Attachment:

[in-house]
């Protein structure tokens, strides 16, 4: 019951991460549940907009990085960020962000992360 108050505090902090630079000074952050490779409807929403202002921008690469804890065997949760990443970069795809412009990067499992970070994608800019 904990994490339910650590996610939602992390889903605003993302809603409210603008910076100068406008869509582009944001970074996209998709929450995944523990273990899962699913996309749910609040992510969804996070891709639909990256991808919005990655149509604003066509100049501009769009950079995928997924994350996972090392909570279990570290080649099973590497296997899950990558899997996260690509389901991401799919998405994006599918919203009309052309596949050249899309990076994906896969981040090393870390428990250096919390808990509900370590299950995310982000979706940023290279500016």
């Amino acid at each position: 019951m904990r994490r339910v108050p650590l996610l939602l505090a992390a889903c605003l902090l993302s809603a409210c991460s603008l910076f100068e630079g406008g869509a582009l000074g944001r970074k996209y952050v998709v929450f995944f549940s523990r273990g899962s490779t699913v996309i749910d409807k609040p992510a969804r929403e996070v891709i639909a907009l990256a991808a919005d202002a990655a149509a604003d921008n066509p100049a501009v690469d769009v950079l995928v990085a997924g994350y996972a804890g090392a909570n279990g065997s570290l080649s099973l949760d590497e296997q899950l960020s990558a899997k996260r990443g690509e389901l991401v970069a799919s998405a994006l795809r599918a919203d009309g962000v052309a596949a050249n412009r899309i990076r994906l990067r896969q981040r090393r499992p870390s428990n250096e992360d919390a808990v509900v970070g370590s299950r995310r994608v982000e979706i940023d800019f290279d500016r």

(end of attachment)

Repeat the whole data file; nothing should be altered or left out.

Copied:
[in-house]
């Protein structure tokens, strides 16, 4: 019951991460549940907009990085960020962000992360 108050505090902090630079000074952050490779409807929403202002921008690469804890065997949760990443970069795809412009990067499992970070994608800019 904990994490339910650590996610939602992390889903605003993302809603409210603008910076100068406008869509582009944001970074996209998709929450995944523990273990899962699913996309749910609040992510969804996070891709639909990256991808919005990655149509604003066509100049501009769009950079995928997924994350996972090392909570279990570290080649099973590497296997899950990558899997996260690509389901991401799919998405994006599918919203009309052309596949050249899309990076994906896969981040090393870390428990250096919390808990509900370590299950995310982000979706940023290279500016």
């Amino acid at each position: 019951m904990r994490r339910v108050p650590l996610l939602l505090a992390a889903c605003l902090l993302s809603a409210c991460s603008l910076f100068e630079g406008g869509a582009l000074g944001r970074k996209y952050v998709v929450f995944f549940s523990r273990g899962s490779t699913v996309i749910d409807k609040p992510a969804r929403e996070v891709i639909a907009l990256a991808a919005d202002a990655a149509a604003d921008n066509p100049a501009v690469d769009v950079l995928v990085a997924g994350y996972a804890g090392a909570n279990g065997s570290l080649s099973l949760d590497e296997q899950l960020s990558a899997k996260r990443g690509e389901l991401v970069a799919s998405a994006l795809r599918a919203d009309g962000v052309a596949a050249n412009r899309i990076r994906l990067r896969q981040r090393r499992p870390s428990n250096e992360d919390a808990v509900v970070g370590s299950r995310r994608v982000e979706i940023d800019f290279d500016r």